Kate Hollern: Thank you.
Q40 Paul Maynard: Lord Burnett, you have mentioned twice already today the state of the court estate: the thumps coming from the heating that is going wrong; the peeling paint; the proliferation of buckets collecting drips left, right and centre. That makes for a very unwelcoming environment for the public and an unpleasant working environment for those in the court system. I am interested to understand a little more what impact you think that might have on HMCTS’s modernisation programme specifically, and on the ability of the courts to catch up on the backlogs. Yes, it is a nasty state of affairs and it has been thus for quite a while, but what practical impact is it having on the problems we are facing right now in the court system?
Lord Burnett: I think it has a series of effects. The first I have already mentioned. I am fairly confident that it is one of the inhibitors to attracting people to become judges. I know that to be so because that is what people say. I suspect that it is very demoralising for staff as well. The truth is that, surely, if people are demoralised by their physical environment they are much less likely to work effectively and enthusiastically. The reality is that everybody is human and, if you have to put up with difficulties that are not very reasonable, it is likely to have an impact on how you are working.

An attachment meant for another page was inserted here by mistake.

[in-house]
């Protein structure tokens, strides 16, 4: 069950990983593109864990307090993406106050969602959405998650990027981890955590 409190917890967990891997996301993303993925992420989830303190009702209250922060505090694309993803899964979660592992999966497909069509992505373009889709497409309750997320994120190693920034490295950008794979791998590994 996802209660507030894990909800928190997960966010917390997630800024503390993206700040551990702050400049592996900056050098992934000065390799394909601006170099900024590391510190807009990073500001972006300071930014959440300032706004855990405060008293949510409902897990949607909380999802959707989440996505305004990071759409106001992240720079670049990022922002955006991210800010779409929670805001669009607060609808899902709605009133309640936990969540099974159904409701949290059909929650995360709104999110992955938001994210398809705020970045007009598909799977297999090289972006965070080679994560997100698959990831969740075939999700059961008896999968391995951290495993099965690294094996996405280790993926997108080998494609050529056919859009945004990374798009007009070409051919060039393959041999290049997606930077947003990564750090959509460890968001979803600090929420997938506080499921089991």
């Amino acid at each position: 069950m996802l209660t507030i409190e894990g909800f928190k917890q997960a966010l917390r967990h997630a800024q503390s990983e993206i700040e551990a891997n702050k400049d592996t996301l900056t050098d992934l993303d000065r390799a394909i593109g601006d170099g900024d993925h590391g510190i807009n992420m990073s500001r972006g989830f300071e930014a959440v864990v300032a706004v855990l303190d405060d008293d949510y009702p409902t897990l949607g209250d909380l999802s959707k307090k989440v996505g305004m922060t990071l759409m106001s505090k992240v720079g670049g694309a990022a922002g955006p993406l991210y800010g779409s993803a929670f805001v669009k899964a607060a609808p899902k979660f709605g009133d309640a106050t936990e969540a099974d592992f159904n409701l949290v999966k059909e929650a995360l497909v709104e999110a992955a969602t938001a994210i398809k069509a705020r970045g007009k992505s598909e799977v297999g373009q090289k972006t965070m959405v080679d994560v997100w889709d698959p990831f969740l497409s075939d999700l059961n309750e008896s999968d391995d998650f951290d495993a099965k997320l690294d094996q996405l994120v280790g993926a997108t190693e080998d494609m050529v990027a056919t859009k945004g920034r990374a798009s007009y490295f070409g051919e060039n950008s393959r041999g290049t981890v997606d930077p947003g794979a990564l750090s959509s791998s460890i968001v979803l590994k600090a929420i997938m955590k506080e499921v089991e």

There is a direct impact. We have talked about this in the past, when I appreciate that you were in a different position. When the ceiling falls down in a court, as it does from time to time, that court is out of action for some time. We have not had the cold snap yet, but every winter we lose hearings because the heating is broken. There is a limit to how much you can expect people to sit in court in coats, bobble hats and gloves. You just cannot do that. In the summer we have the reverse problem. In many of our buildings the cooling systems break down and they become intolerable. Every year, we have lifts breaking down which take ages to repair and mean that courts cannot be used. There is a direct effect on the capacity of the system to conduct business. That is only part of it. The much more fundamental point is that it is simply not reasonable to expect the public, our staff, our judges or the professionals—all those who come to court—to endure conditions that are simply intolerable.
Q41 Paul Maynard: You mentioned that this was not a universal situation and there are courts of good standard. I have yet to see one, but I will take your word for it. Are you able to provide any assessment, or are you aware of any evaluation, of the throughput at a high-quality court versus a poor-quality court? It would be an interesting dataset to evidence your points.
Lord Burnett: If I may, first I will pick up your observation. To hear a former Parliamentary Under-Secretary of State at the Ministry of Justice say he has never seen a court in good condition is something that I—